Chapter

Representational Development and False-Belief Understanding

Janet Wilde Astington and Jodie A. Baird

in Why Language Matters for Theory of Mind

Published in print April 2005 | ISBN: 9780195159912
Published online March 2012 | e-ISBN: 9780199847150 | DOI: http://dx.doi.org/10.1093/acprof:oso/9780195159912.003.0009
Representational Development and False-Belief Understanding

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Language is crucial for the theory of mind because it allows for, and indeed supports, a separation between what is real and what is hypothetical or counterfactual. Language is a medium of representation and, in simple uses, linguistic representations code perceptions. Perception fixes content and mode/attitude together. In false-belief tasks, language provides a means for representing mental states in contradistinction to the evidence given in reality. This chapter hypothesizes that the change-in-location false-belief task will be easier if children hear about but do not actually see the object transfer (because they will not be misled by the salience of reality) and that the task will be harder if children have to construct their own linguistic representation of the false belief, in conflict with the information presented in the visual display. To investigate this hypothesis, children's performance on a standard version of the false-belief task (in which both verbal and visual representations were provided) is compared with their performance on the verbal-only and visual-only versions. Across the two studies, there exists no evidence that these manipulations have any effect on children's false-belief task performance.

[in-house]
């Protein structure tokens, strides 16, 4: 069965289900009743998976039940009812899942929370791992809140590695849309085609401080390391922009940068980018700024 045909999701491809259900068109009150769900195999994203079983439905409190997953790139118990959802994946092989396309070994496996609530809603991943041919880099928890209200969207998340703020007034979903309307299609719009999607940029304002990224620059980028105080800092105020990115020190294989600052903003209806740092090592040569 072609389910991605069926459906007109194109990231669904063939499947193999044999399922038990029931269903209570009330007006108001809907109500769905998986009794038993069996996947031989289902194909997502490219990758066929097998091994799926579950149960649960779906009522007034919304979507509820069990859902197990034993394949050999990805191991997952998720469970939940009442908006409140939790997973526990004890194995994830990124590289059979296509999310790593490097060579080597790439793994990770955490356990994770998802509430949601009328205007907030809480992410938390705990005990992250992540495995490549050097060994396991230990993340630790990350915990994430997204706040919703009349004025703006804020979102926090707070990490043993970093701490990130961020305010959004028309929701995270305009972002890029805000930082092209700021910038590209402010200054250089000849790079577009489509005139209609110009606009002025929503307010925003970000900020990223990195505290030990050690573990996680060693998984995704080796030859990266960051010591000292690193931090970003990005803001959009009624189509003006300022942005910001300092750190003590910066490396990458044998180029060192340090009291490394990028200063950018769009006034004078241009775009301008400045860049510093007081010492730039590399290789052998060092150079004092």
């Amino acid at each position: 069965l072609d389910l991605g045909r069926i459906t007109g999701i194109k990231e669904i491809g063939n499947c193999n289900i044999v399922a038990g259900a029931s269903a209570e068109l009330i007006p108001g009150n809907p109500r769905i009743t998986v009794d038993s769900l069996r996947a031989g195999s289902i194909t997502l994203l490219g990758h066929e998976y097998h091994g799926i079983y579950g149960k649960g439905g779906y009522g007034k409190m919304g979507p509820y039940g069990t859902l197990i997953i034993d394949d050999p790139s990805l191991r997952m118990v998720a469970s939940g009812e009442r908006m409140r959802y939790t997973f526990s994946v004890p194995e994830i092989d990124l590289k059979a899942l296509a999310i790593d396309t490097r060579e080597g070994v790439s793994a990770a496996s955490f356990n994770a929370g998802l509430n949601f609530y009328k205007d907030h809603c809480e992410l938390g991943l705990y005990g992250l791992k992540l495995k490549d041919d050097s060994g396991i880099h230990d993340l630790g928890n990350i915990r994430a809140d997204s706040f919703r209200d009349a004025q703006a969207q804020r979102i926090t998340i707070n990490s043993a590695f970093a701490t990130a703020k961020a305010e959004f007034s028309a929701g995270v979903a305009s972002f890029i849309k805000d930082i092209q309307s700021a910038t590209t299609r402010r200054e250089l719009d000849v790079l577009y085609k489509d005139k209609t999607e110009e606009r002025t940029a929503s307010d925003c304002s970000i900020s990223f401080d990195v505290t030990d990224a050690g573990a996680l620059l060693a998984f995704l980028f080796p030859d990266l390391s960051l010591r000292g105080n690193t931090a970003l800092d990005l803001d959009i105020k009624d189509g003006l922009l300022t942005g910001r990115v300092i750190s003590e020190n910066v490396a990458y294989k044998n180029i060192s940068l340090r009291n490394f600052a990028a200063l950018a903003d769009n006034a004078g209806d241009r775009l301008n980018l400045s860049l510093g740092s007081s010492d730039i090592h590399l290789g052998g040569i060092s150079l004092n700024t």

Keywords: false-belief tasks; children; object transfer; linguistic representation; perception; theory of mind; language; content; mental states

Chapter.  10096 words.  Illustrated.

Subjects: Cognitive Psychology

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